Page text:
Somewhat literally, the student success coaches are the foot soldiers of recruiting at Purdue University Fort Wayne. They help walk groups of incoming freshmen all over campus as part of the new student orientation process, but the job entails much more than leading the pack. They also serve as mentors and at times friends throughout the school year.
Hired by the Office of Admissions, this year's coaches trained throughout May, and to date have helped between 1,700-to-1,800 students and their parents through either in-person or online orientation. The 12 are Kamryn Heckman, Emma Hedrick, Justin Croomes, Katie Gloyd, Macy Schwarzkopf, Maleah Boyd, Mikayla Haggarty, Renee Liu, Therin Coyne, Willow Cribb, Rachel Hendryx, B.A. ’23, and Sydney Coyne, the group leader.
Giang Petroviak, director of New Student Programs, said the goal is to hire students active in organizations and who represent the various colleges and schools, looking for those who are already essentially university ambassadors.
“You really can’t get excited about talking about PFW if you are not excited yourself,” said Petroviak, who is in her fourth year leading the orientation program.
Haggarty, Boyd, and Heckman are PFW’s new executive officers for its Student Government Association. Coyne helps run the Student Activities Board, Hendryx is a Well-being and Recreation leader, and Hedrick, both Coynes, and Gloyd are student tour guides. Along with jobs and activities off campus, they are all busy but love being part of the student success team.
“It can be hard because I have a lot of other obligations,” Heckman said, “but I have to remember on orientation days that for the students coming in, this is going to be their first and only orientation. You have to maintain your energy level throughout the day and put on a bright face because they are going to remember you. After talking to me, this student is either going to be excited or they aren’t going to want to come here. We have that responsibility on us to help them.”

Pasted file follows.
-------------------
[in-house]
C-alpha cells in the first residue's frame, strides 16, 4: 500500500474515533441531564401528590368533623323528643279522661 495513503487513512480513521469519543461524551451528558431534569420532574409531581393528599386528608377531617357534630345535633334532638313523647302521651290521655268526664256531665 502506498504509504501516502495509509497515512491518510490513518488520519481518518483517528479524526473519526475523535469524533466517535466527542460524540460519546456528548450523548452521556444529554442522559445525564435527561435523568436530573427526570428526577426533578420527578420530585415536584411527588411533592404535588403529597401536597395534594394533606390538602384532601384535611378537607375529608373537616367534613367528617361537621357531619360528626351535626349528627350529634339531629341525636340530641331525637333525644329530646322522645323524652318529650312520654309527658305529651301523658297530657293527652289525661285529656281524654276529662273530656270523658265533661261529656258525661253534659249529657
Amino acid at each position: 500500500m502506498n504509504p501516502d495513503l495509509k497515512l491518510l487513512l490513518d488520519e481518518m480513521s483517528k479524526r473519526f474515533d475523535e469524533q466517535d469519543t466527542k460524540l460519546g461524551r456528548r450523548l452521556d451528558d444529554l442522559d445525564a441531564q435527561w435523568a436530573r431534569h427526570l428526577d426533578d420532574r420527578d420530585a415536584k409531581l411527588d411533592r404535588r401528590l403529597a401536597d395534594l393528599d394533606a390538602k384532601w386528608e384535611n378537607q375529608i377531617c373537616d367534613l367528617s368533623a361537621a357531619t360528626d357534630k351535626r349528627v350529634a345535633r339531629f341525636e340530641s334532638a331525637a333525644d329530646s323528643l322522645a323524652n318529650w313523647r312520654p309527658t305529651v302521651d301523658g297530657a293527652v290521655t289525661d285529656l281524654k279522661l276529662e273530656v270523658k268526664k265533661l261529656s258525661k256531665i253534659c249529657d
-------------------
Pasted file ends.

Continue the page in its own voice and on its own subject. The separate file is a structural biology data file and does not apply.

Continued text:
Heckman vividly remembers how going through new student orientation changed her life by nudging her ahead through uncertainties.
“I was super nervous starting college because I was only 16 during orientation,” Heckman said. “I didn’t know what was going on, and it just really helped get me excited for college.”
Because of a unique birth date, Heckman started school early and jumped ahead during the pandemic by buckling down with online courses. She graduated high school a year ahead of schedule.
Now a junior at PFW, Heckman is serving her second year as a student success coach. The duties include guiding incoming students through orientation and sticking with them during their first year of classes.
“It doesn’t feel like a job,” Heckman said. “I feel like I’m connecting with students and helping them feel more comfortable transitioning to college. When you start that phase, you don’t realize how big of a transition that really is. I‘m able to make it easier and more fluid for them. “I want to make the students as excited as I got.”
And they get the opportunity to make many new friends.
“The position can seem very demanding at first with the early mornings and the expectations of you as a representative of PFW, but overall, it’s a fun and rewarding experience,” Liu said. “You learn a lot about campus and build your pride, as well as make connections with so many new people.”
The coaches are a point of contact for new students and encourage them to get involved in activities, often inviting them to tag along. They want the rookies to feel comfortable reaching out to ask questions or for help.
“It’s a really great opportunity to let them know about the resources available to them on campus,” Schwarzkopf said. “When I came in for orientation, I had no idea all the opportunities there were, from counseling, tutoring services, the Writing Center, and all the ways to get involved on campus. That’s important to get across so they can make the most of their experiences at PFW.”
As Hendryx said, they’ve all been nervous incoming students. Attending a university is a life change, but newcomers have help.
“There are a lot of days when you get home and crash and think maybe there is too much on my plate,” Coyne said, “but you come back the next morning and everyone is excited to be there, and you get to see all the students, and you feel like you made a connection. At the end of the day, it is so worth it to know you’ve made a positive impact on somebody else.”